We have endeavored to present in the foregoing groups of symptoms, those in connection with each medicine, which individualize that medicine in its relation to our subject, and are, consequently, those which decide the choice of the remedy in the treatment of cases which present similar symptoms. We have presented this group of medicines not as the entire series of those from which the prescriber may have to seek the required simillimum, but as a group by which the proper method of proceeding in this search might be the most readily illustrated. We state this method to require, first, a proper distinction between those symptoms of the disease which are generic, and those which are specific; and also to make the same distinction in the recorded symptoms of the drug; and, second, to find in the specific symptoms of each, that similarity on which the law of cure is based; and we add to this, that till these distinctions and this comparison are made, no man can tell what his remedy is to be in any case, and further, that these distinctions and this comparison are a necessary part of every intelligent homoeopathic prescription, whether for dysentery, or for whatever other disease. They underlie the whole of Homoeopathy as a system of practical medicine. That knowledge of diseases and of the Materia Medica which enables the physician to make these clearly, is indispensable to his best success, and is just that acquisition which raises the physician above the level of the blunderer.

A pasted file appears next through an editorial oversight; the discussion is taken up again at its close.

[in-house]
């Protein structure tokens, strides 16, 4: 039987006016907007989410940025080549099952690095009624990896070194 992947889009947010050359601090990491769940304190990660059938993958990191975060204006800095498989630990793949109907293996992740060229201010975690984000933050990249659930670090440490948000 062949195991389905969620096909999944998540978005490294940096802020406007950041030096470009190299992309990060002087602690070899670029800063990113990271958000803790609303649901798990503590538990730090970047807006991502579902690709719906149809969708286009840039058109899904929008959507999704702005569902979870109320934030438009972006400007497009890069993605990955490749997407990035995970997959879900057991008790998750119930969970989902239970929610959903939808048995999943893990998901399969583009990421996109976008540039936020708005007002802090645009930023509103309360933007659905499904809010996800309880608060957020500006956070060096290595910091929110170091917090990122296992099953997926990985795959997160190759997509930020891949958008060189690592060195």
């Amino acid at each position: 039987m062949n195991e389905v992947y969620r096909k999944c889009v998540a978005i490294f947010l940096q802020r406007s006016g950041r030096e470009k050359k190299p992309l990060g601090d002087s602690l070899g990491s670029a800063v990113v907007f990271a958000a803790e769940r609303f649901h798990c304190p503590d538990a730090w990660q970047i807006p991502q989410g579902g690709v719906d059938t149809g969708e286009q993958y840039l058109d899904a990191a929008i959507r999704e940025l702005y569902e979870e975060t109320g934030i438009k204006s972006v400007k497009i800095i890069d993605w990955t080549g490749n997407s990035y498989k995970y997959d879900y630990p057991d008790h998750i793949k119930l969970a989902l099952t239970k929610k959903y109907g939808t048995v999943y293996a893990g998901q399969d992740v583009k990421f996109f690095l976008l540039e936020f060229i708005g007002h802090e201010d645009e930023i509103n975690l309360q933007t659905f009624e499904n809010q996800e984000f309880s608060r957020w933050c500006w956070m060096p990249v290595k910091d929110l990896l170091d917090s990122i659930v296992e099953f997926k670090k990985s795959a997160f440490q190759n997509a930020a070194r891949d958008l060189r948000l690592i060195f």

If this exposition of the law of cure be a truth, it lays bare the whole doctrine of specifics, and exposes clearly the absurdity of the idea of a specific remedy for a generic disease. It demonstrates the fact that specifics can only exist for individual cases, and that the true object of each intelligent prescription is to find the specific for the individual case, according to this law. That Quinine can never be a specific for ague, or sublimate for dysentery, but are only specifics for those cases, in each class, to which their similar specific symptoms render them appropriate remedies.
It may not be amiss to note the complete individuality of the groups of symptoms, here presented, in connection with the different drugs. There is, with many of them, no resemblance to the others, and where there is an apparent similarity, it is immediately resolved into distinctive elements by the searching analysis a true prescription requires.
|Source:||The American Homoeopathic Review Vol. 03 No. 03-04, 1862, pages 97-102, pages 163-174|
|Editing:||errors only; interlinks; formatting|